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“I know that those who use the cliche about the gospel being more “true” than the Church want the term gospel to mean a perfect system of revealed commandments based in principles that infallibly express the natural laws of the universe. But even revelation is, in fact, merely the best understanding the Lord can give us of those things. And, as God himself has clearly insisted, that understanding is far from perfect. He re­minds us, in the first section of the Doctrine and Covenants, “Behold, I am God and have spoken it; these commandments are of me, and were given unto my servants in their weakness, after the manner of their language, that they might come to understanding. And inasmuch as they erred it might be made known” (D&C 1:24-25). This is a remarkably complete and sobering inventory of the problems involved in putting God’s knowledge of the universe into human language and then having it understood. It should make us careful about claiming too much for “the gospel,” which is not the perfect principles or natural laws themselves—or God’s perfect knowledge of those things—but is merely the closest approximation that in­spired but limited mortals can receive.”

Eugene English  |  Why the Church Is As True As the Gospel

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Neal A. Maxwell Headshot
“When the word living is used, it carries a divinely deliberate connotation. The Church is neither dead nor dying, nor is it even wounded. The Church, like the living God who established it, is alive, aware, and functioning. It is not a museum that houses a fossilized faith; rather, it is a kinetic kingdom characterized by living faith in living disciples.”

Elder Neal A. Maxwell  |  Things As They Really Are, 46;

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“All of these difficulties have the potential to bleach the bones of faith and exhaust the strength of individuals and families…. In every ward and branch, there is a Relief Society with sisters who can seek and receive revelation and counsel with priesthood leaders to strengthen each other and work on solutions that are applicable in their own homes and communities. I hope my granddaughters will understand that through Relief Society, their discipleship is extended and they can become engaged with others in the kind of impressive and heroic work the Savior has done.”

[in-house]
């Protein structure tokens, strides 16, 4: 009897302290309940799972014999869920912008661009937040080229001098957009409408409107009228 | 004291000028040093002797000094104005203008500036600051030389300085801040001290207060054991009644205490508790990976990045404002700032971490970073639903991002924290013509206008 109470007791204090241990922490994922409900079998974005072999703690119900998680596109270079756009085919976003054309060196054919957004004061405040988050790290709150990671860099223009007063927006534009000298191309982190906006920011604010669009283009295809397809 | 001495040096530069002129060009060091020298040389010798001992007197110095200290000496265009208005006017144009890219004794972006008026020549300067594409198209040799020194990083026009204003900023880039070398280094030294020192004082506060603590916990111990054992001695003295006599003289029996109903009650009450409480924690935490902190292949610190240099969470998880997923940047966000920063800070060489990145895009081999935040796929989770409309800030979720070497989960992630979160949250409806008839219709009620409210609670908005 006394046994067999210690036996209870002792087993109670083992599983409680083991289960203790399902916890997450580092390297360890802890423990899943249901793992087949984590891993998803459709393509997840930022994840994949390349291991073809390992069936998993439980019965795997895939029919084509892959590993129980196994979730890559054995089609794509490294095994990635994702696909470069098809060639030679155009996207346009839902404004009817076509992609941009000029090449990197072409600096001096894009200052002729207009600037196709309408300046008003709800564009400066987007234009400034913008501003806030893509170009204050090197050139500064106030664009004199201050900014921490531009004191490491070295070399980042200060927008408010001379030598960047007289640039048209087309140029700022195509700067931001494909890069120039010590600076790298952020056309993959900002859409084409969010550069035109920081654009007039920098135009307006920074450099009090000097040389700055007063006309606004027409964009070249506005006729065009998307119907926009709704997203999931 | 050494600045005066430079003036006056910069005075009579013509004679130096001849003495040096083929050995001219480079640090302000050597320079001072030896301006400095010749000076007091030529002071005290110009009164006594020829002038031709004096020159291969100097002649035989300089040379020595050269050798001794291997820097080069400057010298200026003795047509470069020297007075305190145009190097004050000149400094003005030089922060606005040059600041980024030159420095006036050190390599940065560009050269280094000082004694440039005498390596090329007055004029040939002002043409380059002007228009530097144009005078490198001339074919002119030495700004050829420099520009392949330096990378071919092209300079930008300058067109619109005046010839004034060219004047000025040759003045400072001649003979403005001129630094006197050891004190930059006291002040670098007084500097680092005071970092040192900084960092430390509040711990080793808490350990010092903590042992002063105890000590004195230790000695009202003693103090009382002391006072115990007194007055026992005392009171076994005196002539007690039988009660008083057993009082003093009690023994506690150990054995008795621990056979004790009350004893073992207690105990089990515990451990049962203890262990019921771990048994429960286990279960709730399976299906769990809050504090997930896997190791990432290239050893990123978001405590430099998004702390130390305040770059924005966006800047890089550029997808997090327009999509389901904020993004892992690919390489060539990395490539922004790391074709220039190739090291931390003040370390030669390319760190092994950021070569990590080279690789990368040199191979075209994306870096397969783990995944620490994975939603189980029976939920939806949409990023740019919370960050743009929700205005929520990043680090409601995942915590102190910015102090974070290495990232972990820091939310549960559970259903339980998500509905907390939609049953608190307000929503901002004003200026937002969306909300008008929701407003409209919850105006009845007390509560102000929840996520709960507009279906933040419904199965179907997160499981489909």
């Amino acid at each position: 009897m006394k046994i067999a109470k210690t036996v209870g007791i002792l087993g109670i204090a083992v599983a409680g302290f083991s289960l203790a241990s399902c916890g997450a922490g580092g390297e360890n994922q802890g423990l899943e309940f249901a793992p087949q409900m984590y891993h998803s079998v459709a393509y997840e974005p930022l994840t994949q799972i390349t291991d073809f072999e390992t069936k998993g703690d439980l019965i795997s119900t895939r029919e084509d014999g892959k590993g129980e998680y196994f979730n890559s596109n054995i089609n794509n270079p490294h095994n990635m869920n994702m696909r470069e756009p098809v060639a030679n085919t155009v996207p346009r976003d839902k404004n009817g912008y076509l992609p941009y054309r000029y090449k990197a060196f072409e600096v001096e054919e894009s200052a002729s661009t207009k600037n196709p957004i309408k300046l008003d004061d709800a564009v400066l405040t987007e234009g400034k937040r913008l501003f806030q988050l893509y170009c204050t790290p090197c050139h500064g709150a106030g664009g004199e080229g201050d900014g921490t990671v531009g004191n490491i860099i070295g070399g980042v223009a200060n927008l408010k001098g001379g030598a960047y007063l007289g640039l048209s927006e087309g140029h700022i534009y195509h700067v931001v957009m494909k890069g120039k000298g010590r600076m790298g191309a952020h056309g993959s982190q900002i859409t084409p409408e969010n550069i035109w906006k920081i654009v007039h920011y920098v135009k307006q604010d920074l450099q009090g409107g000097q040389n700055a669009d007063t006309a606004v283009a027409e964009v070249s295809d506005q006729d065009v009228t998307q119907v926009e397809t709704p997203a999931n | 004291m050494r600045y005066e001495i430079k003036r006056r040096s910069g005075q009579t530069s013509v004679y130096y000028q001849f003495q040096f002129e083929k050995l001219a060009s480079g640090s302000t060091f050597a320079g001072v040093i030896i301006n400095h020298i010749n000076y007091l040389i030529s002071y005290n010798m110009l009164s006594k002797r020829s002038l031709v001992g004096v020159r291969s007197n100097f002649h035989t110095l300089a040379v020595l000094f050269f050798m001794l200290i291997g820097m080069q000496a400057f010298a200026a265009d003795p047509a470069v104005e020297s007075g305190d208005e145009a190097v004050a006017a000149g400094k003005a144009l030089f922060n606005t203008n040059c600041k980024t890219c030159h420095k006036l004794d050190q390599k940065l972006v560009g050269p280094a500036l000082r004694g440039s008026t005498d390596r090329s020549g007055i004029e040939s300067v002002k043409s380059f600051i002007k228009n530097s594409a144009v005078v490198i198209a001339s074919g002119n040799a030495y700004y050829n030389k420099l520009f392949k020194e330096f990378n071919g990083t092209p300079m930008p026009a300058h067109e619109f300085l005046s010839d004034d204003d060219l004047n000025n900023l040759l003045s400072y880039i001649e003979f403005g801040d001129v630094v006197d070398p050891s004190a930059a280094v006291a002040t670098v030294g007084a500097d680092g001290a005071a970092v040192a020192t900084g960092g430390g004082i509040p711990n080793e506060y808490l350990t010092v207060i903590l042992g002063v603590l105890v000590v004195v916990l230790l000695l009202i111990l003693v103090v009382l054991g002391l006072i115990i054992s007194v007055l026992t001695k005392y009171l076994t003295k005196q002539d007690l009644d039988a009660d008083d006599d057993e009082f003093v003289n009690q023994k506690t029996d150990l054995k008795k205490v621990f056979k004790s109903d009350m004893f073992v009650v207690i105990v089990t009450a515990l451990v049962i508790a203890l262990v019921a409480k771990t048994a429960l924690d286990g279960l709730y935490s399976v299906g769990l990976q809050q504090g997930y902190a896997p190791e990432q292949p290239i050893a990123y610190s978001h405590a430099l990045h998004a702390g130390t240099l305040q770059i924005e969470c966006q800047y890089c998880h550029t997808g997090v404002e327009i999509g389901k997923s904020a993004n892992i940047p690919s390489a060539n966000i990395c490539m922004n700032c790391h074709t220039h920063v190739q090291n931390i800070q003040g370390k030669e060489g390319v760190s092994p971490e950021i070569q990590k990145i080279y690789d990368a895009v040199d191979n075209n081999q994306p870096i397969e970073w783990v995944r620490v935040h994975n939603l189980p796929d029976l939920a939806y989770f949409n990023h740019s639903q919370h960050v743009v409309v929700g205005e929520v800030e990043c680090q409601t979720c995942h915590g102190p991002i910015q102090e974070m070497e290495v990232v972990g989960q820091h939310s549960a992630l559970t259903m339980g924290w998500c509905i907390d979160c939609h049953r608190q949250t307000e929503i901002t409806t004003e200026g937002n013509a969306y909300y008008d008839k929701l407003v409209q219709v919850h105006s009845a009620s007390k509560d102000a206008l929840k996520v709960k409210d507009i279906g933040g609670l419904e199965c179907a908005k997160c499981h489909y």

Julie B Beck  |  What I Hope My Granddaughters Will Understand

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Neal A. Maxwell Headshot
“The doctrines of the Church and its authority are not just partially true, but true as measured by divine standards. The Church is not, therefore, conceptually compromised by having been made up from doctrinal debris left over from another age, nor is it comprised of mere fragments of the true faith. It is based upon the fulness of the gospel of him whose name it bears, thus passing the two tests for proving his church that were given by Jesus during his visit to the Nephites.”

Elder Neal A. Maxwell  |  Things As They Really Are

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“The story is told of a church official who returned from installing a new stake presidency. ‘Dad, do you Brethren feel confident when you call a man as the stake president that he is the Lord’s man?’ the official’s son asked upon his father’s return home. ‘No, not always,’ he replied. ‘But once we call him, he becomes the Lord’s man.'”

Terryl and Fiona Givens